During this period of open enrollment, one talking point that particularly sticks out has been drug pricing. As tends to be the way Congress handles things, the lowering of prescription drug prices as been rather slow as Senate Majority Leader Chuck Schumer (D-NY) tries to corral members. But Congress isn't the only one getting involved in the issue of prescription drug prices.
At the start of the month, Solidarity HealthShare announced that they are partnering with online search tools from Drexi to offer sharing with prescriptions. They are the first, and currently only, health share that offers sharing in prescriptions and medications, according to Solidarity HealthShare President, Chris Faddis. CEO Bradley Hahn pointed out that "[m]embers can now receive prescriptions that are far below industry average prices."
Health share ministries, including those like Solidarity HealthShare, are also particularly attractive for Americans who want to be at peace knowing that their medical care costs will not go towards funding medical procedures that they find morally or religiously objectionable, such as abortion or surgery to change one's sex.
One might even find a sense of community with their health insurance in turning to Solidarity HealthShare, as opposed to a more traditional health insurance company, as Faddis and Hahn emphasized in a conversation with Townhall. For example, members can see where their costs are going, such as how families are helping each other out. They expanded to the public about six years ago, and have about 10,000 families as part of the program.
When asked how he sells Solidarity to members, Hahn mentioned that "the health care system is broken, and there's got to be other solutions in there." He explained that when it comes to this "better solution" they aim for, it amounts to "a fair and just pricing approach to healthcare," with members knowing that they "joiningg a community" and that they "have an advocate," so that they will be "protected" by Solidarity, which will "be by at side" while they "try to get fair and reasonable pricing."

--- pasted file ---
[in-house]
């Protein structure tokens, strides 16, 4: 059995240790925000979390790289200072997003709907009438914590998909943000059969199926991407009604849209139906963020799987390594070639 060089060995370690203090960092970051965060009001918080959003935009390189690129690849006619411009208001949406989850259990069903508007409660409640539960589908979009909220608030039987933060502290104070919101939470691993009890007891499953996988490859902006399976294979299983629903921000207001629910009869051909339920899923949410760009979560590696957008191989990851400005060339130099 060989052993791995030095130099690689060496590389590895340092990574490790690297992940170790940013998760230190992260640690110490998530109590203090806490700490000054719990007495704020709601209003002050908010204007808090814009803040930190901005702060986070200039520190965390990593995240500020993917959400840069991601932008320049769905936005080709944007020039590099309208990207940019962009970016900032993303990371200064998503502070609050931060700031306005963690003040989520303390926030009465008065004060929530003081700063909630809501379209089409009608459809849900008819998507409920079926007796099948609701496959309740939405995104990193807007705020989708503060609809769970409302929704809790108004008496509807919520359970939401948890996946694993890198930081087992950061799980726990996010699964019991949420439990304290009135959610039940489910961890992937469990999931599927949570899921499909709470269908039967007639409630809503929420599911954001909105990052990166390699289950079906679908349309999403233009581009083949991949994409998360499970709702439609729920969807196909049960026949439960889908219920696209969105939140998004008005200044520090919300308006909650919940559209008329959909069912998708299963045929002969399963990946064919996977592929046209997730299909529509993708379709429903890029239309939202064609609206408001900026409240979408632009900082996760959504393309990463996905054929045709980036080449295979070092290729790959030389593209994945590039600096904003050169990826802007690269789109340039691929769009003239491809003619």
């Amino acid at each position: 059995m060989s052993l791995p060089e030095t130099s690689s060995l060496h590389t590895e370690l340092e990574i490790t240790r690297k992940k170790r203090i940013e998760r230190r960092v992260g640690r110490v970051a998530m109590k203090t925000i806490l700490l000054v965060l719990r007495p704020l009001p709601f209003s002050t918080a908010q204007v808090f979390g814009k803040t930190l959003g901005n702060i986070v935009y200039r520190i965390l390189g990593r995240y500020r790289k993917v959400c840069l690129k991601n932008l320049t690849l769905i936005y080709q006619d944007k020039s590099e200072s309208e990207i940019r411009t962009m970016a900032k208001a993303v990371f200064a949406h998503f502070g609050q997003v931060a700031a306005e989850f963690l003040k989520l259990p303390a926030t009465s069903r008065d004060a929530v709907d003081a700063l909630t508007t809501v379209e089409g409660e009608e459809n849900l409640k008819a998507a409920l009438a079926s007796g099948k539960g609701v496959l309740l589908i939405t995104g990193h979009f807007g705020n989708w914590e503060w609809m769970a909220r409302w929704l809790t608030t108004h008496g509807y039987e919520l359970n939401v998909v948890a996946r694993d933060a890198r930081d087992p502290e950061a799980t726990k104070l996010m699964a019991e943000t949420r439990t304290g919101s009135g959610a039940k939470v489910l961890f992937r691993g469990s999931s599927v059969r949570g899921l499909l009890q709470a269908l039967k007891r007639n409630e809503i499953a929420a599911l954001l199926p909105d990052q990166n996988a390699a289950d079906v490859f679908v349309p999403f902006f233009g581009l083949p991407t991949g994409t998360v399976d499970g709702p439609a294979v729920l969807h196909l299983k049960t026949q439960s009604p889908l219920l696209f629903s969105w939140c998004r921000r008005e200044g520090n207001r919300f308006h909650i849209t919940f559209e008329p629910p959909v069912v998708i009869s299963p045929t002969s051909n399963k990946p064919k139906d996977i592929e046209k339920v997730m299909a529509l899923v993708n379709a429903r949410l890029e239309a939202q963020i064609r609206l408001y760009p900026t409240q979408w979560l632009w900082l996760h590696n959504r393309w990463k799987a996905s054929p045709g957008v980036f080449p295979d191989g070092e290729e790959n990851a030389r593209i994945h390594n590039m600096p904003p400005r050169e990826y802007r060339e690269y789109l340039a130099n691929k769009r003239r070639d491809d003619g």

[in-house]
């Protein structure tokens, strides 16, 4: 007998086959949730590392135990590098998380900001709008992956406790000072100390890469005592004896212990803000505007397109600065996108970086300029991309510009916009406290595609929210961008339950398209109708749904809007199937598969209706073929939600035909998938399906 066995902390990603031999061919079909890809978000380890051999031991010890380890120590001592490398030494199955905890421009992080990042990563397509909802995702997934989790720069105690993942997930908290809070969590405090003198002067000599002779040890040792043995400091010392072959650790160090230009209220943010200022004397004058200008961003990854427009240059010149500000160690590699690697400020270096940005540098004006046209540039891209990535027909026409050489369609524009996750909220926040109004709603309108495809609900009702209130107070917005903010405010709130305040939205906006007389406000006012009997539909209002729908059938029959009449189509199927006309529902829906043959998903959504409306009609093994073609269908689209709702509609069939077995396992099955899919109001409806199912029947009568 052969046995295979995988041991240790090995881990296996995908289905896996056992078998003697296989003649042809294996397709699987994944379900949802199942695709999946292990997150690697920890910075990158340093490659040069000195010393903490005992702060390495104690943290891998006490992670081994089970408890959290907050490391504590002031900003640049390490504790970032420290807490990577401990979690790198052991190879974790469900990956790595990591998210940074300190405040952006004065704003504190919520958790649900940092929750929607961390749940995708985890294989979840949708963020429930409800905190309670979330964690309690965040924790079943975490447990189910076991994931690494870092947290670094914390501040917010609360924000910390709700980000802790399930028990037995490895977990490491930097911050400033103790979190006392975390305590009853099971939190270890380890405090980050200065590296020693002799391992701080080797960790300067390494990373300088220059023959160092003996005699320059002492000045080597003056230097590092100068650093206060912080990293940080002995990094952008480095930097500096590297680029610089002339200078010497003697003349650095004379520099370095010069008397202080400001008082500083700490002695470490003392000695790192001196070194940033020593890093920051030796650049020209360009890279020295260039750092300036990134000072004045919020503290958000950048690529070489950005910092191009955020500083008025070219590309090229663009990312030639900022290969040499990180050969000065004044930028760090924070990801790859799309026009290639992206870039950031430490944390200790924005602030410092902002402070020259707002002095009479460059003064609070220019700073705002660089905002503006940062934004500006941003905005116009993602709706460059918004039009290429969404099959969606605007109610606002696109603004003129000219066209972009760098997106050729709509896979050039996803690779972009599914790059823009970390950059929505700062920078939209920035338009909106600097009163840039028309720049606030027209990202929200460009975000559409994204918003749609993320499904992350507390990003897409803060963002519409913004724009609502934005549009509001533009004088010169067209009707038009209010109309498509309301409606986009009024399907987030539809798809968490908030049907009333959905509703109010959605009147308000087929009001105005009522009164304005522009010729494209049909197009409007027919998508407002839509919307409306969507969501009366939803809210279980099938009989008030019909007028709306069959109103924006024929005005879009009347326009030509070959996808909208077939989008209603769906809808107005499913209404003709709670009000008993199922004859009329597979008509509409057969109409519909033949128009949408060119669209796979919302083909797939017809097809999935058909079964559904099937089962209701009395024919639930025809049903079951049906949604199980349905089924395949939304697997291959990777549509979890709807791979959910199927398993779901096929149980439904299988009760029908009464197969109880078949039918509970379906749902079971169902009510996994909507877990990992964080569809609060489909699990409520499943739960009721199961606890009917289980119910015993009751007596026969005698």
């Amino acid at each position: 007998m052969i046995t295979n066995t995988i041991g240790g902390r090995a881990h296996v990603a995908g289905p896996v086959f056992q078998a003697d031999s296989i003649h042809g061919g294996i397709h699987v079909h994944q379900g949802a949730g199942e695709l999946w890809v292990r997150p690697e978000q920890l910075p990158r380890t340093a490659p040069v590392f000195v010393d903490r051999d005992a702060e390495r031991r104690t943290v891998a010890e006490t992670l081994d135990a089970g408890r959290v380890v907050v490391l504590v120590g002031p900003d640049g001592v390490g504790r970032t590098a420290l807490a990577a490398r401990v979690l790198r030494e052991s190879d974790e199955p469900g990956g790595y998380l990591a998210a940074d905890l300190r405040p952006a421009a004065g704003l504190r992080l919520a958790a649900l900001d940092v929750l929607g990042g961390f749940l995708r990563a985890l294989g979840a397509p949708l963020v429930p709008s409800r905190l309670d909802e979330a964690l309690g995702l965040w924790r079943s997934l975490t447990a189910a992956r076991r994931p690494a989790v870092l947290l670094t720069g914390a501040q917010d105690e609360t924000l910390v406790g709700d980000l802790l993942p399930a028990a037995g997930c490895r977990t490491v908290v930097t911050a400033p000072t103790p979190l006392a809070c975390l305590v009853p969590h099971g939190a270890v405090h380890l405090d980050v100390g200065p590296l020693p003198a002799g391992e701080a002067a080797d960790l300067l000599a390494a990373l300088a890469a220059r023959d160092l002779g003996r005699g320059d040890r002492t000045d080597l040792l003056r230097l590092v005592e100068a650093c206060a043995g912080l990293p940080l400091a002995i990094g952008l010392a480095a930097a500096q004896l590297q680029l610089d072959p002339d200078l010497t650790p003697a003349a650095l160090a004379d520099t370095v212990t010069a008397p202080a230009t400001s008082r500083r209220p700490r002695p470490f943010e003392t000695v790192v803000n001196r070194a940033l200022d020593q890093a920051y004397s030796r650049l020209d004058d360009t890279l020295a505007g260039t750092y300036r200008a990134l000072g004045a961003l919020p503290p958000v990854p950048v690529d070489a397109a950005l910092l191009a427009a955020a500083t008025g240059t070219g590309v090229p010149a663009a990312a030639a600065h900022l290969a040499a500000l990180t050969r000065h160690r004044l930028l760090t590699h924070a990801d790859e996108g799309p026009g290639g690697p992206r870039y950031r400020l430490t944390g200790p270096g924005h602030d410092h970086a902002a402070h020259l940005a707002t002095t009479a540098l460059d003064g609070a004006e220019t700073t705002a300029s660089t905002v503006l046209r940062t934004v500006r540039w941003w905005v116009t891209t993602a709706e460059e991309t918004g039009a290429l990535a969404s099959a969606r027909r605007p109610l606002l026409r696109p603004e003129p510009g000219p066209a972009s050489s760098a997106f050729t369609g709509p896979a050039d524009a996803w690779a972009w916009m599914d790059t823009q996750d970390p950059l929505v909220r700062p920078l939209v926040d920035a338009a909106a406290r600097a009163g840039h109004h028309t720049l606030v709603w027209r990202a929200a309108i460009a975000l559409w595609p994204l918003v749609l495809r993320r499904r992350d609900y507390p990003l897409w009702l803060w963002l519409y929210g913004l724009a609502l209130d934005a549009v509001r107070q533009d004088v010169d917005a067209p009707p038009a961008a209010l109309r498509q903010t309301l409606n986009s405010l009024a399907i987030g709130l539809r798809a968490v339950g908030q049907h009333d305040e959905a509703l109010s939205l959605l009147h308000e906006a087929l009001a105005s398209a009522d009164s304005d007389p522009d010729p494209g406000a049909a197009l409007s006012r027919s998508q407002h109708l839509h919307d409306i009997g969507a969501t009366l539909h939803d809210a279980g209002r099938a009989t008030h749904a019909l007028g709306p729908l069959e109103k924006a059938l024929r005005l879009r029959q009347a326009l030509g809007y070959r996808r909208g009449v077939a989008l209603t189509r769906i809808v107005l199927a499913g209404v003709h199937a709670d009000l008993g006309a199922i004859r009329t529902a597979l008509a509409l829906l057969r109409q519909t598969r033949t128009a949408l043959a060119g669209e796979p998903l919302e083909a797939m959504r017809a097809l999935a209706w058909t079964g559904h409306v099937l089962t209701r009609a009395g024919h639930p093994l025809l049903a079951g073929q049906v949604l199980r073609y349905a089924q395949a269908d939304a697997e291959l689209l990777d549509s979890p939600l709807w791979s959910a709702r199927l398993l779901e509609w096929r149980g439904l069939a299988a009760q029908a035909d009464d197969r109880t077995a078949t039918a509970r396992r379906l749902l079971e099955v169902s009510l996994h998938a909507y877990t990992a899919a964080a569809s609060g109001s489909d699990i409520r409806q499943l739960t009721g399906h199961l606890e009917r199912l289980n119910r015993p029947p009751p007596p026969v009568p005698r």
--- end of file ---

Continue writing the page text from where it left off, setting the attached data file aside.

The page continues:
He also emphasized that members also pay a discount.
What sets Solidarity apart from other, more traditional health insurance companies, is the "transparency" prescription drug costs as well, which is something Hahn explained to Townhall they really "address head on" so as to provide "a comprehensive solution for our members."
Previously, Solidarity shared in the cost of incidental prescription costs, such as antibiotics. It's through the new platform that they're able to offer cost sharing with recurring prescription drugs.
Hahn explained they were particularly involved with the Trump administration when it comes to working for drug transparency. They are "informally" involved in conversations with members of Congress, which they hope to expand upon when it comes to the Biden administration.
He offered that addressing the problem of drug costs and the transparency "is one way that both the Democrats and the Republicans agree on, for the most part."
Faddis appeared on EWTN to discuss the health share ministry back in September.
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